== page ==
Focusing on the case of disability, this book examines what happens when previously marginalised individuals obtain the legal recognition of their equal citizenship rights but cannot fully enjoy these rights because of structural inequality. Bringing together disability and citizenship studies, it explores an original conceptualisation of disability as a distinct social division and approaches citizenship as a developing institution. In addition to providing innovative theoretical perspectives on citizenship and disability, this book is grounded in the empirical analysis of the claims of disability activists in Sweden. Drawing on a wide range of blog posts and debate articles, it sheds light upon the inequality and domination faced by disabled people in Sweden and underlines the disability activists’ proactive ideas and solutions for constructing a more equal citizenship. This book will be of interest to scholars, activists and policymakers in the fields of disability, citizenship, social inequality, human rights, politics, activism, social welfare and sociology.

Identity Construction and Illness Narratives in Persons with Disabilities (Interdisciplinary Disability Studies)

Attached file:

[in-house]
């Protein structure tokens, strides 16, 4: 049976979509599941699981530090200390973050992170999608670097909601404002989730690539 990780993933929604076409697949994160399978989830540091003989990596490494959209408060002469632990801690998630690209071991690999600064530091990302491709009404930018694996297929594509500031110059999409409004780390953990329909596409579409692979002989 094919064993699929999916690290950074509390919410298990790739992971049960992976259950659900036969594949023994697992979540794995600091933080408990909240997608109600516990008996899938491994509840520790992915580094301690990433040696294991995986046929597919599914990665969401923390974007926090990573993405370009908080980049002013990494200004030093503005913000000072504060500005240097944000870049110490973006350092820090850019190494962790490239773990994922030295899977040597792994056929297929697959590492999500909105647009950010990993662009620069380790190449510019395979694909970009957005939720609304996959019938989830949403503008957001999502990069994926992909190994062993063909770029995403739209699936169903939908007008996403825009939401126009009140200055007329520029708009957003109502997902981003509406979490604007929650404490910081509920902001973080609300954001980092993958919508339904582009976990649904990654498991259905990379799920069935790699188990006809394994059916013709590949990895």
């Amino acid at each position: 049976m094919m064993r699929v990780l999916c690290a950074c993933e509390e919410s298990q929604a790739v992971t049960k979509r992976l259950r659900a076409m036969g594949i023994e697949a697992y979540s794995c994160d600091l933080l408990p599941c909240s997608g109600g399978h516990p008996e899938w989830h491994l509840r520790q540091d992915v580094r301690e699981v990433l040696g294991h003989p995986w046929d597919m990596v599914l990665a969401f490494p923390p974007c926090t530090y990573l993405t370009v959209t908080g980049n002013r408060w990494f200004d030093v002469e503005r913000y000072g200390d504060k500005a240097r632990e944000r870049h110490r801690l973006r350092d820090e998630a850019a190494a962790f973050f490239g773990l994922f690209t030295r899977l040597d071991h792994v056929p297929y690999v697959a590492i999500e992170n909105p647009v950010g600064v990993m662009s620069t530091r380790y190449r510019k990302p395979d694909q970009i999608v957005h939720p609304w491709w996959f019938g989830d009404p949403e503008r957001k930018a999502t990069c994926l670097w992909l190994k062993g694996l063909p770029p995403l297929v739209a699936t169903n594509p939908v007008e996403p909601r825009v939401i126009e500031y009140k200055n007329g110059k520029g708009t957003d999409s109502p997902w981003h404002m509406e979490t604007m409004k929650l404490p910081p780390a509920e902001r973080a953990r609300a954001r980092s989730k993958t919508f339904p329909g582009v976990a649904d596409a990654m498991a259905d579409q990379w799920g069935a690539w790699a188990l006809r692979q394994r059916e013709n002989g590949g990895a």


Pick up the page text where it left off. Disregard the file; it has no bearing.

by Chalotte Glintborg

This book investigates how being diagnosed with various disabilities impacts on identity. Once diagnosed with a disability, there is a risk that this label can become the primary status both for the person diagnosed as well as for their family. This reification of the diagnosis can be oppressive because it subjugates humanity in such a way that everything a person does can be interpreted as linked to their disability. Drawing on narrative approaches to identity in psychology and social sciences, the bio-psycho-social model and a holistic approach to disabilities, the chapters in this book understand disability as constructed in discourse, as negotiated among speaking subjects in social contexts, and as emergent. By doing so, they amplify voices that may have otherwise remained silent and use storytelling as a way of communicating the participants' realities to provide a more in-depth understanding of their point of view. This book will be of interest to all scholars and students of disability studies, sociology, medical humanities, disability research methods, narrative theory, and rehabilitation studies.

International Perspectives on Disability Exceptions in Copyright Law and the Visual Arts: Feeling Art

by Jani McCutcheon and Ana Ramalho